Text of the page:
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Math Help - Linear transformation help

  1. #1
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    Linear transformation help

    I have attached the question on the post, and am really struggling to get this right

    MATH HELP .pdf


    My teacher gave this solution but i dont get how T(1) = -1 and T(t) = 1?

    I know how to get the standar matrix, i.e by applying T(e1) and T(e2) to the transformation and I get [0 1 -1 0]

    Can someone please explain this solution to me, i am really unable to follow it

    And can someone please explain how he gest L(1+t) = 1-t? and how L(1-t) = -1-t ?

    Thank you.
    Attached Thumbnails Attached Thumbnails Linear transformation help-screen-shot-2013-06-11-16.47.43.png  
    Last edited by Tweety; June 11th 2013 at 07:54 AM.
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  2. #2
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    Re: Linear transformation help

    There is NO question in your attachment, just what looks like the solution to a problem. I presume that they know that T(1)= -t and T(t)= 1 because of the way T is defined in the problem itself. If you were to post that, we might be able to point out exactly where it gives the definition of T.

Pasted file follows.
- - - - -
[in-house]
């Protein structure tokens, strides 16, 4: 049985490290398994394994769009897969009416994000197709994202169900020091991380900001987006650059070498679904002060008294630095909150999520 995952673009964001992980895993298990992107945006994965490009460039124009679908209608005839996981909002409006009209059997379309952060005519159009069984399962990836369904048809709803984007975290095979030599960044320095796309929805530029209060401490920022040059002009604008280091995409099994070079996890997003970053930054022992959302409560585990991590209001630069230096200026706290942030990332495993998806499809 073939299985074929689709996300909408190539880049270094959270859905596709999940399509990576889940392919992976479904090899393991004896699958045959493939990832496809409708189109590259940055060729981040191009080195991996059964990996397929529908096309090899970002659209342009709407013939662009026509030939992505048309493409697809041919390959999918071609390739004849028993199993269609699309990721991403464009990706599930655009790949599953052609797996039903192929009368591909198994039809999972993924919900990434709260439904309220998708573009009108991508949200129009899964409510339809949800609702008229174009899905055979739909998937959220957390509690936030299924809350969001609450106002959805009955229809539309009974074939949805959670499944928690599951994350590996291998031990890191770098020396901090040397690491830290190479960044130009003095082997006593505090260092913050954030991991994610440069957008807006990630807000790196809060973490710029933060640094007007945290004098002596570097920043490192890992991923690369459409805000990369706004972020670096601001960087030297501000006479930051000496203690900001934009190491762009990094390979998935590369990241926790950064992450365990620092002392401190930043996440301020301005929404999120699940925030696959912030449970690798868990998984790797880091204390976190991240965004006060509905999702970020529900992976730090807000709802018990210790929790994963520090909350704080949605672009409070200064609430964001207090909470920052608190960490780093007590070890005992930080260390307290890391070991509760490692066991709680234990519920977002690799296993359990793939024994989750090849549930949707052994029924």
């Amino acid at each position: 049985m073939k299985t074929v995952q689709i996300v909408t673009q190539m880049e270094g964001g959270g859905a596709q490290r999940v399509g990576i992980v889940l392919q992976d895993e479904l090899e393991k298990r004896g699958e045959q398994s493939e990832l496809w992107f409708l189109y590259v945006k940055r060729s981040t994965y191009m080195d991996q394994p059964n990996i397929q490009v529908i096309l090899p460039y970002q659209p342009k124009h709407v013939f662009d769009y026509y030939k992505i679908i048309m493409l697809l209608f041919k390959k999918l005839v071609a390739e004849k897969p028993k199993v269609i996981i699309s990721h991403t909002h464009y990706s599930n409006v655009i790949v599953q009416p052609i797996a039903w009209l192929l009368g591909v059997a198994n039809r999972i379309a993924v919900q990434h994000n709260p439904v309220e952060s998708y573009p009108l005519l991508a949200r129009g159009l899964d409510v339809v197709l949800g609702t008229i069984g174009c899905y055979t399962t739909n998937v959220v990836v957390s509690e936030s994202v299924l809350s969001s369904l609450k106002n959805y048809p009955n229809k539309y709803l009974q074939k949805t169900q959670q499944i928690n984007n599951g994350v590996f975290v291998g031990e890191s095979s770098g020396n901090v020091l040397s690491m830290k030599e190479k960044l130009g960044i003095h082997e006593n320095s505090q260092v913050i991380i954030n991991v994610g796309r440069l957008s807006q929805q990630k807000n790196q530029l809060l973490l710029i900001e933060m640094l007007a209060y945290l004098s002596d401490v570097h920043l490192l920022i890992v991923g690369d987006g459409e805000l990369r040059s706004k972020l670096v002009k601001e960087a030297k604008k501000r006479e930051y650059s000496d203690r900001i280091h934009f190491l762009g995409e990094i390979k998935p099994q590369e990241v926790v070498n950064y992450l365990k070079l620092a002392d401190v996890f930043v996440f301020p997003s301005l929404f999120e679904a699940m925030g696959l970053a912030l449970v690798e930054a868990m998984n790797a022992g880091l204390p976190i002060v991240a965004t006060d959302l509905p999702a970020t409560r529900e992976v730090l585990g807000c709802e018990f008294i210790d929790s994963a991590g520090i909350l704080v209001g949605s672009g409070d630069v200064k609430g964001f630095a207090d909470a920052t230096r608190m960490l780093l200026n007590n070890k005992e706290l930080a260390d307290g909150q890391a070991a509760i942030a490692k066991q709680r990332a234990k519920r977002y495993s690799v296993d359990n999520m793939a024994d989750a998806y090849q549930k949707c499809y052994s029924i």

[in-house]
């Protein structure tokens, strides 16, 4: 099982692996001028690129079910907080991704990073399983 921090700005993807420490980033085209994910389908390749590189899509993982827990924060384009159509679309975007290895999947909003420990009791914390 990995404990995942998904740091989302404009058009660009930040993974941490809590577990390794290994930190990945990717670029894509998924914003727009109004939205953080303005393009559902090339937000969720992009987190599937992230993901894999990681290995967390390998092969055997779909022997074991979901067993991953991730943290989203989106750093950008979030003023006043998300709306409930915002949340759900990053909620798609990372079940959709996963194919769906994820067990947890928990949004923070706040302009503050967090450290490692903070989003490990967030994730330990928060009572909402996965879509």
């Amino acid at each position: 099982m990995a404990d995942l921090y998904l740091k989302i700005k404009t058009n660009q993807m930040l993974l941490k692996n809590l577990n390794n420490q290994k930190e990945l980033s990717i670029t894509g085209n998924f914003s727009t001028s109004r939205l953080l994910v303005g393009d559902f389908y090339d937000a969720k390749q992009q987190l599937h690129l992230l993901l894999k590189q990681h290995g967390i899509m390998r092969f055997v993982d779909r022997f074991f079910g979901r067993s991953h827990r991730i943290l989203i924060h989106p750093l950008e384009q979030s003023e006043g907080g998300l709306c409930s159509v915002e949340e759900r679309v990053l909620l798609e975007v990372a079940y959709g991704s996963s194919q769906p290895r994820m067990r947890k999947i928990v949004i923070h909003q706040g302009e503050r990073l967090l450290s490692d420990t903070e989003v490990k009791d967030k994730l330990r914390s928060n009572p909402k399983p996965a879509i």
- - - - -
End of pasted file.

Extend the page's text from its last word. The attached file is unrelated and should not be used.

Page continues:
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  3. #3
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    Re: Linear transformation help

    The question is at the top, its link, but i'll attach here as well


    Linear transformation help-screen-shot-2013-06-11-20.14.02.png
    Attached Files Attached Files
    Last edited by Tweety; June 11th 2013 at 11:14 AM.
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  4. #4
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    Re: Linear transformation help

    Oh, sorry, I completely missed that! It says that T(a+ bt)= b- at. T(1)= T(1+ 0t)= 0- 1t= -t since a= 1 and b= 0. T(t)= T(0+ 1t)= 1- 0t= 1 since a= 0 and b= 1.

    To find a matrix representation of a linear transformation in a given basis, apply the linear transformation to each basis vector in turn, the write the results as a linear combination of the basis vectors. The coefficients of the linear combinations give the columns of the matrix.

    Here, the first basis is "{1, t}". As we saw before, T(1)= -t= 0(1)+ (-1)t and T(t)= 1(1)+ 0(t). The matrix representation in this basis is \begin{bmatrix}0  & 1 \\ -1 & 0\end{bmatrix}. In this basis we would represent the general "a+ bt" as the vector \begin{bmatrix}a \\ b\end{bmatrix} and you can see that \begin{bmatrix}0 & 1 \\ -1 & 0 \end{bmatrix}\begin{bmatrix}a \\ b\end{bmatrix}= \begin{bmatrix}b \\ -a\end{bmatrix} which represents b- at.

    Do the same for the basis {1+ t, 1- t}. T(1+ t)= 1+ t, since a= b= 1 and T(1- t)= -1+ t since a= -1 and b= 1. Of course, 1+ t= 1(1+ t)+ 0(1- t) and -1+ t= 0(1+t)- 1(1- t) so the matrix representation in this basis is \begin{bmatrix} 1 & 0 \\ 0 & -1\end{bmatrix}.
    Last edited by HallsofIvy; June 11th 2013 at 12:36 PM.
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